An NRS Racing Prerequisite for Success?

BY IN Uncategorized On November 24, 2017

‘Six Watts per Kilogram of Body Mass for Twelve Minutes in a Male National Road Series Rider (NRS)’

This benchmark for success is based on our experiences in working alongside NRS athletes, based on information gathered over the last 6 years of coaching and applies to male athletes only. For female athletes we are less sure, however we would estimate this to be close to 6 minutes as a guide. We have managed to see around 7 male athletes in total reach this benchmark, with each capable of riding the front group through challenging hilly or mountainous terrain. And by front group we mean a group of between 10-20 riders cresting hill top’s and the like.

We discuss the application of this statement and also its limitations, and why it is a significant variable for human performance on this athletic stage.

Six Watts per Kilogram

For many people we have trained this output can only be held for a period of one minute, or even less. This output for 12mins in duration would require a maximum aerobic output or MAP (as measured by our own ramp test) of around 6.2-6.4w/kg as a guide. Huge power data. The length of time with which this can be held is important also as this represents a period of time whereby many of the undulations ridden at an NRS level are able to be ascended (12 minutes). For climbs longer than 12 mins the statement has also held true, however outputs become closer to five watts per kilogram across longer climbs up to one hour.

Recently we have seen athletes with around 6w/kg for 8 minutes come close to riding the front group at NRS events but struggling somewhat to maintain pace across harder uphill sections. It is our assertion that at 6w/kg for 12 minutes a rider should ride the front group on any hilly stage within the NRS in a male population.

With female NRS riders we are less clear as we do not have the same volume of data to offer statement. However 6w/kg for 6 minutes is certainly significant in predicting success here.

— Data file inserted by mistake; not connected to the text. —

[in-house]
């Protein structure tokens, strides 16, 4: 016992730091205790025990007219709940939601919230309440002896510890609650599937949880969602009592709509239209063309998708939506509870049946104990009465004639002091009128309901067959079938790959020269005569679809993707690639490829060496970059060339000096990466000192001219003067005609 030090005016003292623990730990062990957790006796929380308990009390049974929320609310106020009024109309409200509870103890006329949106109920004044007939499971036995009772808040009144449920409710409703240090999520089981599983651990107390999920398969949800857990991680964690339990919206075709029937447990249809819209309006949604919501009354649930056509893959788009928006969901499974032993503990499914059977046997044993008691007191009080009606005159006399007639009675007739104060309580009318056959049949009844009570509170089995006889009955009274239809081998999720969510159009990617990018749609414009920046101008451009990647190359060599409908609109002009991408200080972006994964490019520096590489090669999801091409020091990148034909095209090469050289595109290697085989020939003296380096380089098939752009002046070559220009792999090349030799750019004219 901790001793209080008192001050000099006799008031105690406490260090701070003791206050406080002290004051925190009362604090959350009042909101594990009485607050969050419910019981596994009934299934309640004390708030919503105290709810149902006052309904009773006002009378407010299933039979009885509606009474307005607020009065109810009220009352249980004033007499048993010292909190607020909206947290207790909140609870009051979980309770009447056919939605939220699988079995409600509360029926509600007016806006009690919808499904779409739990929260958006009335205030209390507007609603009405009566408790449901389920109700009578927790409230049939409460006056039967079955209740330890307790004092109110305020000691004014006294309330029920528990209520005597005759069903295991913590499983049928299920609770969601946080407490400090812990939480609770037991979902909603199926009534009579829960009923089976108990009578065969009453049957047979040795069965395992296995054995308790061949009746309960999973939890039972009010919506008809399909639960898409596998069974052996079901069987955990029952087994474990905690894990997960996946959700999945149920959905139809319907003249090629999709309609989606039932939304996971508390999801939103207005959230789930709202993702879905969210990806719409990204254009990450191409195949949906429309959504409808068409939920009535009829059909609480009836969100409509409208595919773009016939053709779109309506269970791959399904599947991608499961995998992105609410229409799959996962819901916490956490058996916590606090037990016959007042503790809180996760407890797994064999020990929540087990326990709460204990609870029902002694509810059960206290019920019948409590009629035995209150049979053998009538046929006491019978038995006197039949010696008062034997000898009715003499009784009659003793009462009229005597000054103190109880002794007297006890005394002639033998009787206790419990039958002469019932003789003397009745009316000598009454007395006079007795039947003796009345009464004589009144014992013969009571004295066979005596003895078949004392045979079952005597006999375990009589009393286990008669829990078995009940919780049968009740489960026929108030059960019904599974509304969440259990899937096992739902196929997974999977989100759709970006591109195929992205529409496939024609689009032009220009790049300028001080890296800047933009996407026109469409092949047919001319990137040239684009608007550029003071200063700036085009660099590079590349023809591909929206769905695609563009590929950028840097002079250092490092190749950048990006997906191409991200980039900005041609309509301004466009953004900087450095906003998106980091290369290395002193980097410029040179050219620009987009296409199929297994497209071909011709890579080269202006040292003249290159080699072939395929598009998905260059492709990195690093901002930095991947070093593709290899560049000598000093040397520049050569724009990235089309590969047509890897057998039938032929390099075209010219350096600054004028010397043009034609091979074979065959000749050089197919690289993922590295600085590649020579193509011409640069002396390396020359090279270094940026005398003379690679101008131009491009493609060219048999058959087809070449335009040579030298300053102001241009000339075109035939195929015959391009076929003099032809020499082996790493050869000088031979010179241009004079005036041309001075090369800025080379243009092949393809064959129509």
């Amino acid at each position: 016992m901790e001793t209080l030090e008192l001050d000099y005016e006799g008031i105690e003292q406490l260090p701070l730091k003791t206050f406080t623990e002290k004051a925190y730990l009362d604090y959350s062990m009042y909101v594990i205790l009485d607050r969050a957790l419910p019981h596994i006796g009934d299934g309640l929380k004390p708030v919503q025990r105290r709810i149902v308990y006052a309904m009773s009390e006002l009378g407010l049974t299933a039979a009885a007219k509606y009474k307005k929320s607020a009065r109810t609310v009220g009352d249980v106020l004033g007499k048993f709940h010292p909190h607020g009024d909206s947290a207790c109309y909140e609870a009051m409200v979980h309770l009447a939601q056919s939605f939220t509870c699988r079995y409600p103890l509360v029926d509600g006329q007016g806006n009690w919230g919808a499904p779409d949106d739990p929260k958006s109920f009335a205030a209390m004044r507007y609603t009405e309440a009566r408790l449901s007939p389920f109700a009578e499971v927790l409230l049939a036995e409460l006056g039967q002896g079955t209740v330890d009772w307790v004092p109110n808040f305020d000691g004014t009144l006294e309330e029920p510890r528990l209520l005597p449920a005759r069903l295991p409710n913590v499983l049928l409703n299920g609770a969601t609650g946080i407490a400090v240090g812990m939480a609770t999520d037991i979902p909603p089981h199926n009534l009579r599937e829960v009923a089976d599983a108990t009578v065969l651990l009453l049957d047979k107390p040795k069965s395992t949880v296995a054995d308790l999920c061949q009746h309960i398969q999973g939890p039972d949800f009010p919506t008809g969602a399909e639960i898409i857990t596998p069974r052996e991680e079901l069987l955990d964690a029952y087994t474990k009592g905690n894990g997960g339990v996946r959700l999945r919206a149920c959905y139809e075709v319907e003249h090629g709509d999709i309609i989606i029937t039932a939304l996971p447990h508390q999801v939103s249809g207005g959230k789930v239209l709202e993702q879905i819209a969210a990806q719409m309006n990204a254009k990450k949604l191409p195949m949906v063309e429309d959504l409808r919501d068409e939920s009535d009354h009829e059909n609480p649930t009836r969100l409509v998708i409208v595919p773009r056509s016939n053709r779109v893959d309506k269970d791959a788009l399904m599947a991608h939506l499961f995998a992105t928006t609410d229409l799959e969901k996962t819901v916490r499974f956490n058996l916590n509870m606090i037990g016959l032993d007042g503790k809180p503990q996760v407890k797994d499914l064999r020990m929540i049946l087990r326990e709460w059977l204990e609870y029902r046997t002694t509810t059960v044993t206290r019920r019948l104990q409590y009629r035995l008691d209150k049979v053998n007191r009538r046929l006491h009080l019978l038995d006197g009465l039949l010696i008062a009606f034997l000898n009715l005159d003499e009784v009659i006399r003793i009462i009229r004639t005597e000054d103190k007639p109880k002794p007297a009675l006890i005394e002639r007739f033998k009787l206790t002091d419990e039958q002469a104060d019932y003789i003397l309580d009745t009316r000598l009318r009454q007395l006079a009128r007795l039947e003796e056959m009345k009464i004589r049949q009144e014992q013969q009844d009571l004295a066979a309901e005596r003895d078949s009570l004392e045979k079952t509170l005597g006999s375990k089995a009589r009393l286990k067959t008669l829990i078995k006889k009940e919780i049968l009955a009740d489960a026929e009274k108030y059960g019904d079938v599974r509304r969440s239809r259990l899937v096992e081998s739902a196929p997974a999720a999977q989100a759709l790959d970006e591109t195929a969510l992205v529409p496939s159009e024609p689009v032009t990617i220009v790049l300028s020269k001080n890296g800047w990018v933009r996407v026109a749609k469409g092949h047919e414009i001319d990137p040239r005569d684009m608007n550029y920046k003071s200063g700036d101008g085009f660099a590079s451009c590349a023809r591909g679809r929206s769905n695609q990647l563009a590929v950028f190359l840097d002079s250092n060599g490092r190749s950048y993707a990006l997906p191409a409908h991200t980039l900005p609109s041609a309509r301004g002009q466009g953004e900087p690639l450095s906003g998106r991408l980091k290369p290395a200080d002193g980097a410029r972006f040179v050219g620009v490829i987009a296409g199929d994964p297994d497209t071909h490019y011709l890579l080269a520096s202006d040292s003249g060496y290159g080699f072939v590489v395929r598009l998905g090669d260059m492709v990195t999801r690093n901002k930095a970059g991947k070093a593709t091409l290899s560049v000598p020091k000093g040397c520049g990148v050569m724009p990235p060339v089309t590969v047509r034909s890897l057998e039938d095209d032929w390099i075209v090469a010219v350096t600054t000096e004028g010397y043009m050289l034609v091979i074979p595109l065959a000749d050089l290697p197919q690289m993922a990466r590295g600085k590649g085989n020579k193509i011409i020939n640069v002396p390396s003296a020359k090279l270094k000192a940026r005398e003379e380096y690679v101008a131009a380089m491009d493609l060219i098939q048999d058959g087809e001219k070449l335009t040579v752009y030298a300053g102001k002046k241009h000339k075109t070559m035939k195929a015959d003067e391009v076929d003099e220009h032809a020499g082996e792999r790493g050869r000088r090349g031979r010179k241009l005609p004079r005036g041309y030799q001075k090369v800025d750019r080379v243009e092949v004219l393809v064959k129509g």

Limitations of this Statement

There are heaps of limitations to this statement! We can mention but a few…

  • many races are flat negating the need for a large aerobic power reserve
  • a fit male rider of 5.5w/kg for 12mins who can also sprint toward 22w/kg will fair well in a sprint, providing they can place themselves well
  • a tactical rider can also position and calculate success well enough for a result
  • longer races require a voluminous training base where a large aerobic power reserve is not needed
  • not all power meters read equally…..
  • how do you define success? Is an individual winning really the only marker, or perhaps contribution to a team result, or achieving a process goal along the way….

So, a heap of limitations to this statement. Really we would only apply this statement to the hardest racing NRS has to offer in those that require a large aerobic power reserve through large amounts of vertical ascension (climbing).

A Significant Variable for Human Performance

Several years ago, I heard a physiologist in Europe attest to the 6w/kg measure of 20mins duration as being a predictor of performance within the pro-tour peloton. So the number has been of importance initially for this reason, then extended upon with experience. The manner with which this is achieved involves an incredible commitment to training and also a voluminous training environment. However it is also important to note that the training volumes for this end rarely exceeded 20hrs a week in many instances. In fact the critical variables for attaining this goal (through observation mainly) were ability to withstand an intensive training environment, length of time being an endurance athlete, ability to motivate and inspire hard training, to name a few.

The successes we had toward this goal occurred across a 2-3 year period for our team. Training across this period was largely group based and social in nature, with these riders regularly training and racing together. The individuals had an ability to keep coming back to the same type of stimulus in training: 20-25% of their training volume at intensities above their threshold each and every week. Across a 20hr week, this would involve around 4-5hrs of actual interval intensity…..

At present we have a small number of athletes edging close to this marker of fitness performance and interestingly they are not the athletes that derive success locally in road or criterium races. A good point here being that performance at high levels of racing may not equal performance at lower levels. Thus train for the hardest parts of racing is used as a guide.

In concluding, we believe that 6w/kg for a given period is a credible reference point for NRS performance in experienced road cyclists and one we use to benchmark a good number of our athletes against.


Brad Hall

B.Sc. (Psy & Sport Sc.); B.Psy (Hons)



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